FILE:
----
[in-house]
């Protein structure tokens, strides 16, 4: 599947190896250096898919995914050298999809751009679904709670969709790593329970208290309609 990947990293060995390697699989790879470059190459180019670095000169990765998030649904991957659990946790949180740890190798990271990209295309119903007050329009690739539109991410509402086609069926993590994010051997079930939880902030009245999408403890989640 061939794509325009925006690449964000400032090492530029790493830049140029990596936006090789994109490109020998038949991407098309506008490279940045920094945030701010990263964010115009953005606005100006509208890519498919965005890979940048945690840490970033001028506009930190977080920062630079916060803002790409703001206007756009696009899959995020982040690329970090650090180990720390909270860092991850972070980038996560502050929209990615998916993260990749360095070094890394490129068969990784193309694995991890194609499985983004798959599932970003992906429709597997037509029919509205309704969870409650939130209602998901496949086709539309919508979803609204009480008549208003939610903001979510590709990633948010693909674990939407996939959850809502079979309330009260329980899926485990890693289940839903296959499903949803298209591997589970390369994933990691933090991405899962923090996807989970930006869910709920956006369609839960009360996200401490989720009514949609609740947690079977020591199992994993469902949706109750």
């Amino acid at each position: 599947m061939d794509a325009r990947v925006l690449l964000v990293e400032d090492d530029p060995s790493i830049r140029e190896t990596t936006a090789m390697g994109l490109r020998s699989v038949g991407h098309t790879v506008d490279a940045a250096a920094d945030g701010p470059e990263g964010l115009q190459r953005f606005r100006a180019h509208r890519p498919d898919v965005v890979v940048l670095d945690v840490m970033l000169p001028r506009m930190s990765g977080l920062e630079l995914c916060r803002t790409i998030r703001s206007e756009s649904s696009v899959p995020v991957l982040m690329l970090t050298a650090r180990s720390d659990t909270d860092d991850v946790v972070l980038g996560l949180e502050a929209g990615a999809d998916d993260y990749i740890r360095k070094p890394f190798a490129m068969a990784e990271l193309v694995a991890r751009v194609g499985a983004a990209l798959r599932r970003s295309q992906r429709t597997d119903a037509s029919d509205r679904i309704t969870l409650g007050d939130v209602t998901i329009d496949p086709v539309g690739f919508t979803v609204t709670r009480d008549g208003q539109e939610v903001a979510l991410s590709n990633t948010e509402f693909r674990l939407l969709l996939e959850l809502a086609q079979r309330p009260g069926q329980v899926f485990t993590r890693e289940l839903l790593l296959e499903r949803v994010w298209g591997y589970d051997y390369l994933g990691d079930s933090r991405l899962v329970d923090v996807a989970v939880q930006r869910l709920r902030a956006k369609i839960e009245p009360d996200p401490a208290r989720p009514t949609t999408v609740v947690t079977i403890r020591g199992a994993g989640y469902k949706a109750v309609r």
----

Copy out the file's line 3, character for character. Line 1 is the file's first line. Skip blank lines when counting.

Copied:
């Amino acid at each position: 599947m061939d794509a325009r990947v925006l690449l964000v990293e400032d090492d530029p060995s790493i830049r140029e190896t990596t936006a090789m390697g994109l490109r020998s699989v038949g991407h098309t790879v506008d490279a940045a250096a920094d945030g701010p470059e990263g964010l115009q190459r953005f606005r100006a180019h509208r890519p498919d898919v965005v890979v940048l670095d945690v840490m970033l000169p001028r506009m930190s990765g977080l920062e630079l995914c916060r803002t790409i998030r703001s206007e756009s649904s696009v899959p995020v991957l982040m690329l970090t050298a650090r180990s720390d659990t909270d860092d991850v946790v972070l980038g996560l949180e502050a929209g990615a999809d998916d993260y990749i740890r360095k070094p890394f190798a490129m068969a990784e990271l193309v694995a991890r751009v194609g499985a983004a990209l798959r599932r970003s295309q992906r429709t597997d119903a037509s029919d509205r679904i309704t969870l409650g007050d939130v209602t998901i329009d496949p086709v539309g690739f919508t979803v609204t709670r009480d008549g208003q539109e939610v903001a979510l991410s590709n990633t948010e509402f693909r674990l939407l969709l996939e959850l809502a086609q079979r309330p009260g069926q329980v899926f485990t993590r890693e289940l839903l790593l296959e499903r949803v994010w298209g591997y589970d051997y390369l994933g990691d079930s933090r991405l899962v329970d923090v996807a989970v939880q930006r869910l709920r902030a956006k369609i839960e009245p009360d996200p401490a208290r989720p009514t949609t999408v609740v947690t079977i403890r020591g199992a994993g989640y469902k949706a109750v309609r």